The entire town of Hoi An is an UNESCO heritage sight. Some people seem to feel that it has become too touristy. But insider advice recommends to wander the streets very early in the morning before the vendors open their shops to see the the town’s architectural beauty for what it really is. Despite many shops selling the same wares, there is an enchanting atmosphere to the town that can’t be denied no matter what time of day you choose – each time of day in Hoi An has its own personality.
Hoi An is not far from the ocean and is made up of islands, lagoons and winding rivers that cut through picturesque farm land and rice paddies. It’s a photographers relaxing, dream world and a foodie paradise.
On our first evening out, we took bicycles from our hotel and went cycling the streets as the sun set. A particularly magical time for Hoi An. The evening has an entirely different feeling to it, as people come out to sell paper lanterns and offer boat rides down the river where you can set your candle aglow with a special wish – floating down the canals. It is a very romantic sight. It used to only happen on the full moon, but now it seems to happen every night. You can find vendors by the bridges leading away from the farmer’s market.
Besides the paper, candle lanterns – the evenings are lit up with beautiful silk lanterns over bridges and hanging over shops and streets. They come in every color and some hand painted with designs. In the evening you can hear live music being played along the river. The night takes on a heightened energy around dinner time.
In the town there is a group of tickets that allow entrance into historical buildings throughout town which have beautiful architecture, art work and sculpture. At one point there was a Japanese community which lead to some unique and interesting design features in Hoi An, including the Japanese covered bridge with a temple inside of it and some very intimate and relaxing courtyard gardens hidden inside some of the structures.
The old house of Tan Ky was a highlight, mainly for its two beautiful art pieces of kanji script that as you get a closer reveal that they are written with images of flying birds made of mother of pearl inlay. Worth the price of the entry ticket just to view that. Some of the houses have been marked by floods that happen every few years. It is a wonder that despite proximity to the canals, so much has remained preserved. Lucky for us.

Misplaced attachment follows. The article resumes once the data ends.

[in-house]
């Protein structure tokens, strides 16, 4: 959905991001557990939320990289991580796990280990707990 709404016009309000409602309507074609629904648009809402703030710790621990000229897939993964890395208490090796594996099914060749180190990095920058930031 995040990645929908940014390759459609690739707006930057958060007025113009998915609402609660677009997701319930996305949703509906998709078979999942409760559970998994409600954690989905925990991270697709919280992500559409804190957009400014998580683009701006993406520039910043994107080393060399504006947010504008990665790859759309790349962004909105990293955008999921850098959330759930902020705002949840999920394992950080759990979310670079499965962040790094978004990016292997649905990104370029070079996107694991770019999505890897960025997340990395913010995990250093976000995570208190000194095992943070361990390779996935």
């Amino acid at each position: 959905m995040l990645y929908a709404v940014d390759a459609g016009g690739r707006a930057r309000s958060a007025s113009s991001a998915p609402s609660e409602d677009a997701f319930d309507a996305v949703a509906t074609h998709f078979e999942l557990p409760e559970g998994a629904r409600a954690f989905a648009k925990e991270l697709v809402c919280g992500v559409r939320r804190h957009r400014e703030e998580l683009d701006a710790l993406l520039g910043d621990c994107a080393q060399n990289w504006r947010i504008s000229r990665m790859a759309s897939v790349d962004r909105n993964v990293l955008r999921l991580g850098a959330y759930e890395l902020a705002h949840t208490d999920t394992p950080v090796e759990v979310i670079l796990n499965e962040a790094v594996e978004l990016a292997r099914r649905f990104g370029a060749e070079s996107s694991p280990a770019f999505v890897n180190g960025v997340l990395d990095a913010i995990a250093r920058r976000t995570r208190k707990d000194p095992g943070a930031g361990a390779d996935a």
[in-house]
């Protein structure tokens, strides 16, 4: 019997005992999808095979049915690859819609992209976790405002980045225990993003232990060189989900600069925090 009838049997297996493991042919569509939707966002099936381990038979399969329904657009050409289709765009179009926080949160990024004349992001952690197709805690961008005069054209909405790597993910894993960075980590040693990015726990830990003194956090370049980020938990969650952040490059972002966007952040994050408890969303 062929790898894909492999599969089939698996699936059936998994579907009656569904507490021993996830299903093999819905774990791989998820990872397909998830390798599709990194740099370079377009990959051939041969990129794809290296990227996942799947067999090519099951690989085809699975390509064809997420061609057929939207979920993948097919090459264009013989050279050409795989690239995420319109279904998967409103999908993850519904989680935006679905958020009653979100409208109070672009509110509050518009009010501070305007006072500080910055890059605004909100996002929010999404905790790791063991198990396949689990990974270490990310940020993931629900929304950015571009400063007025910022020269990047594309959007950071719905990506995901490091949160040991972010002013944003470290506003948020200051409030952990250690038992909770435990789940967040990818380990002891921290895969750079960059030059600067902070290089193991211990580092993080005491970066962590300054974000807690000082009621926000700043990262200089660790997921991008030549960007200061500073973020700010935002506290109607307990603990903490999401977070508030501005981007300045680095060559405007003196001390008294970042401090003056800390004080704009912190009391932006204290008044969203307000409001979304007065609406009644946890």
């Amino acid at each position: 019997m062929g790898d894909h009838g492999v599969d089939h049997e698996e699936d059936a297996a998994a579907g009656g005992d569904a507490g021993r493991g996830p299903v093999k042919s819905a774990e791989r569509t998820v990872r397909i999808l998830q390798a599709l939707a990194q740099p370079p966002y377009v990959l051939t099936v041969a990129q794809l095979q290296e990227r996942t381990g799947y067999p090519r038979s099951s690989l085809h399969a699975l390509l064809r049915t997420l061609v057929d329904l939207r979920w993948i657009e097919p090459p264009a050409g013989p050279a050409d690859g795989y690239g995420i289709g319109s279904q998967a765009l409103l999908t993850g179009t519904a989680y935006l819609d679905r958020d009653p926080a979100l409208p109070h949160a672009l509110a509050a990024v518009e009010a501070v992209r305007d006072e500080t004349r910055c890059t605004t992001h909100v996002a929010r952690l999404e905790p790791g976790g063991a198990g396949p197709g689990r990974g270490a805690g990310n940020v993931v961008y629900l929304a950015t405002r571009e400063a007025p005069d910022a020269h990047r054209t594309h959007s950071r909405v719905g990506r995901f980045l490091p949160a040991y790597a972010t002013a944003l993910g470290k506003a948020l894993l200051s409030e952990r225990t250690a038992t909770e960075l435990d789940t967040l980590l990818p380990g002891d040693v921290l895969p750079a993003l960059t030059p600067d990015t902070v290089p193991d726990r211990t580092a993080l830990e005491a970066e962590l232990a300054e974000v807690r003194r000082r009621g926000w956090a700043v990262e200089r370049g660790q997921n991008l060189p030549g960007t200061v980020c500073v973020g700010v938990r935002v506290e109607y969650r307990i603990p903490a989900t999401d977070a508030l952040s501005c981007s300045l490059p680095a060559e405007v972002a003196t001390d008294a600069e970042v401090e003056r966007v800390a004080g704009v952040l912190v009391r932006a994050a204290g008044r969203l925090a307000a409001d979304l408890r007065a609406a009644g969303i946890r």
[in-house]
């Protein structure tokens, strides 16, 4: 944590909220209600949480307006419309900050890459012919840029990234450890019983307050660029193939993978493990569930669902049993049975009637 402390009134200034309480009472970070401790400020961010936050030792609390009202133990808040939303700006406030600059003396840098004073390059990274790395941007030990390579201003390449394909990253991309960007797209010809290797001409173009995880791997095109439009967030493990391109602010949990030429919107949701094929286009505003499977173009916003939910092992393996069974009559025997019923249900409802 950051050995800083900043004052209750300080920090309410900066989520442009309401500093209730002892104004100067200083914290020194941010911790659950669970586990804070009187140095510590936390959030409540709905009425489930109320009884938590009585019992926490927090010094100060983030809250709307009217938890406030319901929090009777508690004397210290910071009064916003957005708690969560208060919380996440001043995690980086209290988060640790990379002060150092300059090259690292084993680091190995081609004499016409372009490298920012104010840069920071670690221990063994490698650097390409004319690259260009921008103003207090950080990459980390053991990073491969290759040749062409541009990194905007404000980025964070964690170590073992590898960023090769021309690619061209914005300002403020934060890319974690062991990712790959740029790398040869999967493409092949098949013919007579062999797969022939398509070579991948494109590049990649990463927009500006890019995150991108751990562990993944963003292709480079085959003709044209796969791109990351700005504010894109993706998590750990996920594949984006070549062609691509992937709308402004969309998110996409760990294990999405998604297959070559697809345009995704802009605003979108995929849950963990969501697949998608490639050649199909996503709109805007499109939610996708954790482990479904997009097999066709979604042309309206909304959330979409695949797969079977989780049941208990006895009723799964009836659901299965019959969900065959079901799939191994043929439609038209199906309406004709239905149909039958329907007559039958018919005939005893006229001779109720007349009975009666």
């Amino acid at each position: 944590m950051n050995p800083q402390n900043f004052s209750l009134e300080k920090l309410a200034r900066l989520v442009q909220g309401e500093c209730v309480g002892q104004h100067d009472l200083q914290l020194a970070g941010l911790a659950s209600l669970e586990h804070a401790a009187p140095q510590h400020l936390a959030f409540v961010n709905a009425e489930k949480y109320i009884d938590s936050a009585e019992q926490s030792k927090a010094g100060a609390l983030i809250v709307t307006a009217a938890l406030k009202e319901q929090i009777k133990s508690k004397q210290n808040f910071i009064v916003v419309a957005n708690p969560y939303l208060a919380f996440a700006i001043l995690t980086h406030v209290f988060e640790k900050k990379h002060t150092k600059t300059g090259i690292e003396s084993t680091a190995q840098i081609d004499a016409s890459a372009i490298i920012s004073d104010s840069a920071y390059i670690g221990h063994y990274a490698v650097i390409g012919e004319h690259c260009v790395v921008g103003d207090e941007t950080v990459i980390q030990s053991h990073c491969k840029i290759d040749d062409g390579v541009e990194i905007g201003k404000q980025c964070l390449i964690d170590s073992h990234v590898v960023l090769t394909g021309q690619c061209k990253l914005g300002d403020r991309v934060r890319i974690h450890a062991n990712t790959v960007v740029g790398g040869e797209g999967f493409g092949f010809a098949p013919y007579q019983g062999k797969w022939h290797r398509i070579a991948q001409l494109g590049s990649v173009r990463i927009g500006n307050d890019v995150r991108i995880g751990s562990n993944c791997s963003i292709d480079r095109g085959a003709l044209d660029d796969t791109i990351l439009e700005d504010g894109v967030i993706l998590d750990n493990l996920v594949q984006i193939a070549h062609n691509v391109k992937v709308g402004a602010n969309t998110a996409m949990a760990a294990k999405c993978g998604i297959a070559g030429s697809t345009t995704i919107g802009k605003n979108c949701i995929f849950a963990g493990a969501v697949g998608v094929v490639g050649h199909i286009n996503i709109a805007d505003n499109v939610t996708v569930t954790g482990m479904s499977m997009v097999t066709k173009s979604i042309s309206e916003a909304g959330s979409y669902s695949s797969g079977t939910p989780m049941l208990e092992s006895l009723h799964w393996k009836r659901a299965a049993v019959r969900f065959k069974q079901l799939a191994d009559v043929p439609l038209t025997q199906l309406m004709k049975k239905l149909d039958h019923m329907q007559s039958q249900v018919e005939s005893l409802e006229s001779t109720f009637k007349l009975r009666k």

There are some very charming boutique shops, restaurants and cafes scattered in the streets including many shops where you can get a dress or suit custom tailored in 24 hours. But a highlight for us was a food market tour and cooking class called “My Grandma’s Cooking” class and tour. Hoi An is well known for its delicious, organic cuisine.
Our tour guide Thom took us to the farmer’s market at the end of town in the early morning to learn about the various organic produce made around Hoi An. This area still uses archaic methods of farming including using water buffalos to plow the fields. It’s an amazing sight to see along with women in their triangular bamboo hats planting rice by hand.
Afterwards Thom took us on a boat to an island not far from Hoi An where she and her Grandma lives. Fun fact: You can see from the photo above, that all the boats in Hoi An have painted “eyes” on the front. When asked why, locals said it is because of a legend of a sea monster and the big eyes are to scare it off, like a good luck charm. In the morning and evenings you can also see store owners as well as fisherman performing various rituals in front of their shops and on their boats for good luck. Usually involving burning incense. This adds to the enchantment of the town.
Thom showed us and allowed us to try some of the ancient methods for shucking and separating rice from its husk and producing rice milk. We then made rice crepes, one of the ingredients in a delicious dish on the menu. At the end of a full day out, we cooked and ate Thom’s Grandma’s recipes all day and sat down to one final course with dessert before heading back through the canals into town completely stuffed and satisfied. Vietnamese cooking is so delicious.
Highly recommend staying a few days in the historic center of town if you have time to slow down and relax. Hoi An is small enough to see in one or two days, but we found extra time was really nice to have in such a magical place. There are beaches, but they are quite far from the historic center of town and are missing the charm that downtown Hoi An exudes, however we rode our bicycles there one day and it was a nice ride. We stayed at the Hoi An Riverside hotel. Nice staff, great food and comfortable rooms.